When someone you care about is diagnosed with cancer, there is a natural desire to find a way to help and support that person. For caregivers, there are several things to think about, including legal protections and benefits at the federal, state, and even city levels that may be helpful to balance your caregiving responsibilities with your employment and help replace lost income. It is also important to keep in mind that as a caregiver, you need to care for yourself, and there are resources to support you.
There are a number of places to look for information about your employment rights as a caregiver.
Fair employment laws provide caregivers with protection against discrimination at work.
State laws: Most states also have a state fair employment law, similar to the ADA, but may also be more protective, so it is important to look at state laws, as well: TriageCancer.org/StateLaws
Leave laws allow employees to take time off work and provide some job protection and health insurance protection.
Employees who work under a contract or union bargaining agreement, may have additional rights or benefits that are included in those contracts.
The federal and state laws are the minimum of what employers must provide to their employees. Many employers provide additional benefits. Check your employee handbook or with your employer to learn more about what your specific employer provides. Things to look for:
There are some limited options for caregivers to replace the wages lost while taking time off work as a caregiver.
Other things to think about include managing family finances, lowering your out-of-pocket medical expenses, and planning ahead. These resources can help:
Depending on how you are related to the person you are caring for, the law may treat you differently, and you may have additional things to consider. There may come a point when your loved one is unable to express their wishes about their finances or their medical care.
In those cases, estate planning documents such as a financial power of attorney and an advance health care directive are useful tools for them to express their wishes as well as name an agent to make decisions on their behalf. Although estate planning plays a crucial role in financial and health care decisions, many people do not even have the most basic document, a will. There are a variety of documents that could make up an estate plan.
If you are your loved one’s agent for estate planning decisions, it is important to have a conversation to make sure you understand, and can execute, their wishes.
Additionally, as an agent you should make sure that you know where important documents (e.g., the advance health care directive or will), are kept as well as how to access accounts, safety deposit boxes, and storage units. Compiling information in one place, like the Triage Cancer Financial Big Picture document (downloads automatically) may be useful.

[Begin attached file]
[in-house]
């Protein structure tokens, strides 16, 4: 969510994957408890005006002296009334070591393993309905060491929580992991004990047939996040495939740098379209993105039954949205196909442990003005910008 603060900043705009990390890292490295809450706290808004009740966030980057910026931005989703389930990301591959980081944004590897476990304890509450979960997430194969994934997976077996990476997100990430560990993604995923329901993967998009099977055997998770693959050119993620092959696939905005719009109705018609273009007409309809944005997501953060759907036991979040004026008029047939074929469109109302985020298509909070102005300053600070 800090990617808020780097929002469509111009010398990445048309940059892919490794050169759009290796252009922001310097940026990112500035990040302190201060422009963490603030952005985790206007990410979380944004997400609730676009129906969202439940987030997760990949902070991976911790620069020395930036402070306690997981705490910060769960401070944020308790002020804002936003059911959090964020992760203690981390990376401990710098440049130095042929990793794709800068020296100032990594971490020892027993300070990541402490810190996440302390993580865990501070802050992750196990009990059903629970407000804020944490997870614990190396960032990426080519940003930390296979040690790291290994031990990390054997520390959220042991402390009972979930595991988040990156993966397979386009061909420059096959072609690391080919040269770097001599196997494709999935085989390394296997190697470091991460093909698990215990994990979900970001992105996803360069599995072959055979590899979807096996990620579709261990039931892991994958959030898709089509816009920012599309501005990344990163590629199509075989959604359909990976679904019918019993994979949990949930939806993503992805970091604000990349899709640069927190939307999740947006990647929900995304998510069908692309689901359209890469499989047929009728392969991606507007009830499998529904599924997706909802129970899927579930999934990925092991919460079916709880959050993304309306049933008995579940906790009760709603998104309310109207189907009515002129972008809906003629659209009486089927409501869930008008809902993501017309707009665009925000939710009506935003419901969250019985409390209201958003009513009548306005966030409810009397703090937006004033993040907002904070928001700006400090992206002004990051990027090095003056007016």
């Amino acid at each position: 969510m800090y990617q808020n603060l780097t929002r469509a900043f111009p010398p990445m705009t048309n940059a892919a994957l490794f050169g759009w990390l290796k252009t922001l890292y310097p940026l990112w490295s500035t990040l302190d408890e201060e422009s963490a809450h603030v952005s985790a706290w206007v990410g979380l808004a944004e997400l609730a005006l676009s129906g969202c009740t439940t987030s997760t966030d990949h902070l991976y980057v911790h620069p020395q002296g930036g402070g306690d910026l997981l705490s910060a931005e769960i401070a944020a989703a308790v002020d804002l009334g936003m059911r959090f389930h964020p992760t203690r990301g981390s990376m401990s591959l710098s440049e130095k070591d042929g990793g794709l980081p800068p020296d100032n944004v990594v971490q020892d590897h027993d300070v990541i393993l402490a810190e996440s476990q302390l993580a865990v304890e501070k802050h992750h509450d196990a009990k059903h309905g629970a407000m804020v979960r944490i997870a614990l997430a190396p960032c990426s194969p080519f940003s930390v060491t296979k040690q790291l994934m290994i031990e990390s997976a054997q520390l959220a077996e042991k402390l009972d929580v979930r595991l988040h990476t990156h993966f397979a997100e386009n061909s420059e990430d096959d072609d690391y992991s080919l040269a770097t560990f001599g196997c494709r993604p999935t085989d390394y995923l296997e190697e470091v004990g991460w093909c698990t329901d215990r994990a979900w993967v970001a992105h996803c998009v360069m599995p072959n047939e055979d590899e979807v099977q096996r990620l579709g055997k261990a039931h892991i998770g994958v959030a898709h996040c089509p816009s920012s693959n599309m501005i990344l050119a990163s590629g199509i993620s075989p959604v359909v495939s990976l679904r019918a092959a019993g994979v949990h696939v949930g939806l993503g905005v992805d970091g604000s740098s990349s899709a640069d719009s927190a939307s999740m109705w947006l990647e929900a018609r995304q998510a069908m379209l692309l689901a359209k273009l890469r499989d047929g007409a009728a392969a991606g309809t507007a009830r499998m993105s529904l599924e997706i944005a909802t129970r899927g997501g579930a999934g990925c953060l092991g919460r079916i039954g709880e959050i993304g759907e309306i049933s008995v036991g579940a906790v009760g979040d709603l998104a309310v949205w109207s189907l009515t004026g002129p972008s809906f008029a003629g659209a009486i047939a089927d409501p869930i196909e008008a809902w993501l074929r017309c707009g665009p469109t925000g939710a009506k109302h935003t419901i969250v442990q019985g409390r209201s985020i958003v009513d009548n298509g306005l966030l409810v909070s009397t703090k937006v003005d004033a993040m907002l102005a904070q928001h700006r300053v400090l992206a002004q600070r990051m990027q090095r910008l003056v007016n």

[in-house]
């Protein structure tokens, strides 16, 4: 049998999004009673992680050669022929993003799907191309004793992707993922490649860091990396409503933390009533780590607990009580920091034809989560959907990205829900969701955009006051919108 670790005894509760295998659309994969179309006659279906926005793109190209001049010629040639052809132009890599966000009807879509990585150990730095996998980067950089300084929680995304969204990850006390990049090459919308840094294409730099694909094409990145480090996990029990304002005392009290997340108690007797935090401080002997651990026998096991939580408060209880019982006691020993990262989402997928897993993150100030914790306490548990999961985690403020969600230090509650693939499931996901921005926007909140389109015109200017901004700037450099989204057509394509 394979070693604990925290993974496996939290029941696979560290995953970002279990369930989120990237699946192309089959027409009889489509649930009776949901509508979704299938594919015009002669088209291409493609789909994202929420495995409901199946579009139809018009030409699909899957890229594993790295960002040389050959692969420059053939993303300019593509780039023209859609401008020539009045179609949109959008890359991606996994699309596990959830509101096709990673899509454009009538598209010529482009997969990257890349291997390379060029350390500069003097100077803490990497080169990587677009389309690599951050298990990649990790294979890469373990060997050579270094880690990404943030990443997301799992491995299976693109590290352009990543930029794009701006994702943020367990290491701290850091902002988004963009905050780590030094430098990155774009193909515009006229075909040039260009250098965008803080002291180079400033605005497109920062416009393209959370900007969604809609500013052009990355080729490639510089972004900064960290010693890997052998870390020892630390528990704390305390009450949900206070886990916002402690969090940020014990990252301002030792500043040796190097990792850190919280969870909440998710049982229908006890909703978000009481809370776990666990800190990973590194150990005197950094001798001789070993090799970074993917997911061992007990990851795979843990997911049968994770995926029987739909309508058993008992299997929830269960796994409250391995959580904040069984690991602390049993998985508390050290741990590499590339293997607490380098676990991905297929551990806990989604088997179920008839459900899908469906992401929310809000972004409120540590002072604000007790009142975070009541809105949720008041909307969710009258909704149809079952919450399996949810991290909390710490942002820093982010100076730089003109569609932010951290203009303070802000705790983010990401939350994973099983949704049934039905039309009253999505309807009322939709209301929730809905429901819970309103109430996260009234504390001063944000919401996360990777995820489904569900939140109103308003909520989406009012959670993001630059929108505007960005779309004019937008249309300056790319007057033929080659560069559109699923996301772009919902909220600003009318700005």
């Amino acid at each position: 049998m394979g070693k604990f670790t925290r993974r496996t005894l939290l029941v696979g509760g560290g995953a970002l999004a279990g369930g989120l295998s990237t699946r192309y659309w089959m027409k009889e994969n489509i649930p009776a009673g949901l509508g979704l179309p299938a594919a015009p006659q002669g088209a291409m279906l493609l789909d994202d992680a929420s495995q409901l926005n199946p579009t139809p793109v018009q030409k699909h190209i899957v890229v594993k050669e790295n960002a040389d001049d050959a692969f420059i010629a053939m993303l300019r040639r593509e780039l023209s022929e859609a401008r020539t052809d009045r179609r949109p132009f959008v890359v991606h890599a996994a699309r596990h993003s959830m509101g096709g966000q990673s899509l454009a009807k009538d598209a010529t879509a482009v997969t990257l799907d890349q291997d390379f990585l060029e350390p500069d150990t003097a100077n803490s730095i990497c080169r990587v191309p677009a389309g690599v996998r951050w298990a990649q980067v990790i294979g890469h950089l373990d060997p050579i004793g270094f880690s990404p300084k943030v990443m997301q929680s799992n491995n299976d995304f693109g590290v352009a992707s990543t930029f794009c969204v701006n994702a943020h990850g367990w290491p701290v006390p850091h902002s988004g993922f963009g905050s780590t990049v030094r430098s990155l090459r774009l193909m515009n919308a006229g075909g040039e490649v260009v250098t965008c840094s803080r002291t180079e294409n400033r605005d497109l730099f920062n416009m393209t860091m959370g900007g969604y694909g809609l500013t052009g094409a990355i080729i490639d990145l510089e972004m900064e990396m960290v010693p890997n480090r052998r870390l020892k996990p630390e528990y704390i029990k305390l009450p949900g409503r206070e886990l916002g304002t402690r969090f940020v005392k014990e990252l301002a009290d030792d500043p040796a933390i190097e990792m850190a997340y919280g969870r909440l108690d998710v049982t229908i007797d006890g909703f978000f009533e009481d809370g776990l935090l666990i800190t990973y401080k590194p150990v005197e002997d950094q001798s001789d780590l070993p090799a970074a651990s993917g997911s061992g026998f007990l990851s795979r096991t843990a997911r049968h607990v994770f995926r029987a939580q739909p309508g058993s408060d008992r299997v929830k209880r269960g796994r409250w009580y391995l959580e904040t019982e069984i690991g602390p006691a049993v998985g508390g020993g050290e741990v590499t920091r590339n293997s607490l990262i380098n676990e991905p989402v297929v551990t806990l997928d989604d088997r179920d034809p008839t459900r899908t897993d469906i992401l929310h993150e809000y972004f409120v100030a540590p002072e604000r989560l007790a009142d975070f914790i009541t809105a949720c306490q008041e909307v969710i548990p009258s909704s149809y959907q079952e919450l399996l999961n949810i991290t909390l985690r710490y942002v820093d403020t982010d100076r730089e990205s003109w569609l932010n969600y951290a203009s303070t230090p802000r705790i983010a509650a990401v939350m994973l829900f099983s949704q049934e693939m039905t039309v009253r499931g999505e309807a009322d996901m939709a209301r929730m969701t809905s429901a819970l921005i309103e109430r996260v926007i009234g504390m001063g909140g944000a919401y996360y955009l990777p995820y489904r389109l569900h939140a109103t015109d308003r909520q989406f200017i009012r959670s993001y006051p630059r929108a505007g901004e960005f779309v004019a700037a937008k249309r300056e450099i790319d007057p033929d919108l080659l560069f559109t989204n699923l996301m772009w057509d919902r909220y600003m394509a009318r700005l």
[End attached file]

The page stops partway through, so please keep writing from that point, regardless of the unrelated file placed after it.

If you are not married, it may be necessary to have a signed Authorization for Use or Disclosure of Protected Health Information (i.e., a HIPAA release form) so that you are able to obtain their medical information should you need to make decisions on their behalf.
Almost all estate planning documents require that the person creating the document be of “sound mind.” Which means that the person must have the mental capacity to understand what they are doing. Therefore, it is important for estate planning documents to be created before one’s health deteriorates. Caregivers may have to bring up the subject of estate planning with their loved one. If you are struggling with this task, a social worker or other mental health professional might be able to help you have these conversations. Although not required to create an estate plan, some people prefer to work with an attorney. For information about finding an attorney: Quick Guide to Legal Assistance.
Caregivers may sometimes need help with or need a break from their caregiving responsibilities. Consider asking other family members, friends, neighbors, or other members of your support community to help. Professional respite services can also be provided through in-home care agencies, adult day services, facilities that allow short-term stays, and individuals you hire directly. There may also be retreats or meetings in your area to support caregivers. Help may be available from organizations, such as:
Last updated: 01/2023
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